Another fun fact about roulette is that the number bettors (especially novices) most frequently choose is 17. That’s because it’s centrally located on the roulette table, so your eyes are drawn to it.
The record for hitting the same number consecutively is held by a player from the Rio Casino in Las Vegas, where number 19 came up 7 times in a row. The chances of that happening are 1 in 3 billion.
Roulette’s Biggest Winners
The roulette numbers that players tend to be most interested in are winning numbers. After all, roulette is a game of chance that rewards winning bets with payouts of up to 17 times the stake.
One of the first big roulette winners was Charles Wells, known as “the man who broke the bank at Monte Carlo.” He did this by winning 23 out of 30 spins in 1891, earning a cool 2 million francs and causing the casino to run out of money.
Fast forward to 2008, and billionaire entrepreneur Mike Ashley wins more than $1.3 million from betting on the number 17 in European roulette at a casino in London.
But to date, the biggest winner in roulette has been Brazilian businessman Pedro Grendene Bartelle. In 2017, he raked in $3.5 million at the Hotel Conrad in Punta del Este in Uruguay when he bet $35,000 straight up on number 32.
There Are No Patterns in Roulette
Many players refuse to accept that roulette is purely a game of chance. The outcome of each spin is totally random, so it’s impossible to come up with a foolproof winning strategy. The opposite belief — that there’s some kind of pattern in the game — is called “the gambler’s fallacy.”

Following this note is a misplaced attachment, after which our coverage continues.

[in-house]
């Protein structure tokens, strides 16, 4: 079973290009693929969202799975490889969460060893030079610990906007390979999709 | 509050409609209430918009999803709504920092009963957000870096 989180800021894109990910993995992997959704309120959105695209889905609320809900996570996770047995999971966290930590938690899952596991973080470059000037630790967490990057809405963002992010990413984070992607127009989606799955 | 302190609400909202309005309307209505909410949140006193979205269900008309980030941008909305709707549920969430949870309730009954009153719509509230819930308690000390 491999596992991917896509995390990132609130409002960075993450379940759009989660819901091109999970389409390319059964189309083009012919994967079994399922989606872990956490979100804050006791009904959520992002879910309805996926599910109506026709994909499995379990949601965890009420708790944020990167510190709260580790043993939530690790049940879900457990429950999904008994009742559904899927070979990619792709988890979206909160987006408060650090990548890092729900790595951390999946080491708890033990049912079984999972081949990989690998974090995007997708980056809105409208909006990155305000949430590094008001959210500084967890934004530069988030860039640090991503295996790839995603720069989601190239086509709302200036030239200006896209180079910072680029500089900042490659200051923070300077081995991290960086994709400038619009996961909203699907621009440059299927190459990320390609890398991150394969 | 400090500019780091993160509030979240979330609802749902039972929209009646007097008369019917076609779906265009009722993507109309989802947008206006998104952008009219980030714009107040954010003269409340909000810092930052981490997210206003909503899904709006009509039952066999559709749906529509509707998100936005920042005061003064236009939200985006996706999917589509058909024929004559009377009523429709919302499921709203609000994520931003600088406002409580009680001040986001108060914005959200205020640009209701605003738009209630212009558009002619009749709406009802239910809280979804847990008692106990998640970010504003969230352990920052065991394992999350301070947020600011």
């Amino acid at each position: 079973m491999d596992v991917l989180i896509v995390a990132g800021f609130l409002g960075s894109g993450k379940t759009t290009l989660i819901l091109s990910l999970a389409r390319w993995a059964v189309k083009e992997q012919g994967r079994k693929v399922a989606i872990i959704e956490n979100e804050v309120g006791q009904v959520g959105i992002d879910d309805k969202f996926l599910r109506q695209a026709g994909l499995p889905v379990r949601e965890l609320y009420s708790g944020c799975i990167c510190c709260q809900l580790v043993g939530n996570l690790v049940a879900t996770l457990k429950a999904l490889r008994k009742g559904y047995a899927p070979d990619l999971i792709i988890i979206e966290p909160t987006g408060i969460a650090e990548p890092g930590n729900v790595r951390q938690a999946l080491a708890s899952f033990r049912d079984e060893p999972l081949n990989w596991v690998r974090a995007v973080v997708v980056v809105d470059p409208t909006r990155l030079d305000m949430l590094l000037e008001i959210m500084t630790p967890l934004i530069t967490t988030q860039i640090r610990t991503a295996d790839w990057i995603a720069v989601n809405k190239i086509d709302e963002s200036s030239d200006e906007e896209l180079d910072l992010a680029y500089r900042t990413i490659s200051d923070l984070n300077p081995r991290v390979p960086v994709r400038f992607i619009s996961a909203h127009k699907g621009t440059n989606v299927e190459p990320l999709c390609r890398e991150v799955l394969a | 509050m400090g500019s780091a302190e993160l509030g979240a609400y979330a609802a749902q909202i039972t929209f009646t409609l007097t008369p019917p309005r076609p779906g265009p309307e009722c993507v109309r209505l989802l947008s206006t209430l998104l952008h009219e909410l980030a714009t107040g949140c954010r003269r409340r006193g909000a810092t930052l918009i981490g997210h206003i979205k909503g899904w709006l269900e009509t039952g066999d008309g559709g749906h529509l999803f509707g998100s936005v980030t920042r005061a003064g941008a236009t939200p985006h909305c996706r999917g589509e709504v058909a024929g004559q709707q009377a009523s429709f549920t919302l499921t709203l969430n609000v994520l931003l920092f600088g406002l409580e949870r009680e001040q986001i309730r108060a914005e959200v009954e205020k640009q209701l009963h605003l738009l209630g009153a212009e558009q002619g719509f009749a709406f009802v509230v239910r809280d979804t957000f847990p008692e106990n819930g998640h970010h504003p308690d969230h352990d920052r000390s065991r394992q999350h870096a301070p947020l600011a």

The best example of this occurred at the Monte Carlo Casino on August 18, 1913, when the ball landed on black 26 times in a row. The likelihood of this happening is 1 in 66.6 million. Gamblers bet and lost millions betting against black at various points in the sequence because they argued it was red’s turn.
Roulette has a collection of rules that players are expected to follow at the gaming table. For example, it’s considered good etiquette to buy and cash your chips between spins to avoid interrupting the game. Also, you should eat away from the table and place your chips carefully, not throw them down. Put your money on the table and don’t hand it directly to the dealer. When the dealer says “no more bets,” your bet is final.
Live Online Roulette Innovations
One of the cool facts about online casinos is that you can play roulette live. In fact, some of the biggest innovations in roulette have come from the live casino gaming scene. In Lightning Roulette, for instance, random multipliers are randomly assigned to the numbers, awarding up to 500 times the stake for winning straight-up bets.
In double-ball roulette, the dealer uses a special device to spin two balls around the wheel at the same time. As you can imagine, this shakes up the outcomes considerably. Of course, there are also live casino versions of European, American, and French roulette. All of these games are streamed live from state-of-the-art casino studios. Players join via a mobile-friendly gaming interface, and any number of players can participate in these games at the same time.
Play Roulette Online at Borgata